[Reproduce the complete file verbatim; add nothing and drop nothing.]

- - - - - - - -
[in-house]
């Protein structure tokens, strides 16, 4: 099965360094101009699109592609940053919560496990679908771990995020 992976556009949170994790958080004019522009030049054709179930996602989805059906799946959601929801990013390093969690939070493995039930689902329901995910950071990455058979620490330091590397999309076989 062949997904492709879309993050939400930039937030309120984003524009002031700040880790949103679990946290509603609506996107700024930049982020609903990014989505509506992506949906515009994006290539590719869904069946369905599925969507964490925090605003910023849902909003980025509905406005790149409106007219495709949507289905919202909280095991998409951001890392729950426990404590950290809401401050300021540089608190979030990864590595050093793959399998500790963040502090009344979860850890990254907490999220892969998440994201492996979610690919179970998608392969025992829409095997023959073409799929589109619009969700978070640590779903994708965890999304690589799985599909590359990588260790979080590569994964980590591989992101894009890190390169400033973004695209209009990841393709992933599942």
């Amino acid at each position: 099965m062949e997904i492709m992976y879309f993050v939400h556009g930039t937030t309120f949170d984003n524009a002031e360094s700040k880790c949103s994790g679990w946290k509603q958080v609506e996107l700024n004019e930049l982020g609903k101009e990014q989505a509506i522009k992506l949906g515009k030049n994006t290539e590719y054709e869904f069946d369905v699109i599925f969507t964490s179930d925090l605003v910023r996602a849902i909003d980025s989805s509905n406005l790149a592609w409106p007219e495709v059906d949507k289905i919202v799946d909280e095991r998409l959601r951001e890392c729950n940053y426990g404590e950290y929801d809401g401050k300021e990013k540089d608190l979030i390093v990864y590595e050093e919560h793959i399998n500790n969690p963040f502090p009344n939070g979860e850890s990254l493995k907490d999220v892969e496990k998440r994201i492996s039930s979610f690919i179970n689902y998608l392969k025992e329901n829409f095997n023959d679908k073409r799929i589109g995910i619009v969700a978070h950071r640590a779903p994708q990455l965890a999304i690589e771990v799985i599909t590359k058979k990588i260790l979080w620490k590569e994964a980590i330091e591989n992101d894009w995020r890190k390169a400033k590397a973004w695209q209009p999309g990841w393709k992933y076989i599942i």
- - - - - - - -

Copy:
[in-house]
């Protein structure tokens, strides 16, 4: 099965360094101009699109592609940053919560496990679908771990995020 992976556009949170994790958080004019522009030049054709179930996602989805059906799946959601929801990013390093969690939070493995039930689902329901995910950071990455058979620490330091590397999309076989 062949997904492709879309993050939400930039937030309120984003524009002031700040880790949103679990946290509603609506996107700024930049982020609903990014989505509506992506949906515009994006290539590719869904069946369905599925969507964490925090605003910023849902909003980025509905406005790149409106007219495709949507289905919202909280095991998409951001890392729950426990404590950290809401401050300021540089608190979030990864590595050093793959399998500790963040502090009344979860850890990254907490999220892969998440994201492996979610690919179970998608392969025992829409095997023959073409799929589109619009969700978070640590779903994708965890999304690589799985599909590359990588260790979080590569994964980590591989992101894009890190390169400033973004695209209009990841393709992933599942």
């Amino acid at each position: 099965m062949e997904i492709m992976y879309f993050v939400h556009g930039t937030t309120f949170d984003n524009a002031e360094s700040k880790c949103s994790g679990w946290k509603q958080v609506e996107l700024n004019e930049l982020g609903k101009e990014q989505a509506i522009k992506l949906g515009k030049n994006t290539e590719y054709e869904f069946d369905v699109i599925f969507t964490s179930d925090l605003v910023r996602a849902i909003d980025s989805s509905n406005l790149a592609w409106p007219e495709v059906d949507k289905i919202v799946d909280e095991r998409l959601r951001e890392c729950n940053y426990g404590e950290y929801d809401g401050k300021e990013k540089d608190l979030i390093v990864y590595e050093e919560h793959i399998n500790n969690p963040f502090p009344n939070g979860e850890s990254l493995k907490d999220v892969e496990k998440r994201i492996s039930s979610f690919i179970n689902y998608l392969k025992e329901n829409f095997n023959d679908k073409r799929i589109g995910i619009v969700a978070h950071r640590a779903p994708q990455l965890a999304i690589e771990v799985i599909t590359k058979k990588i260790l979080w620490k590569e994964a980590i330091e591989n992101d894009w995020r890190k390169a400033k590397a973004w695209q209009p999309g990841w393709k992933y076989i599942i």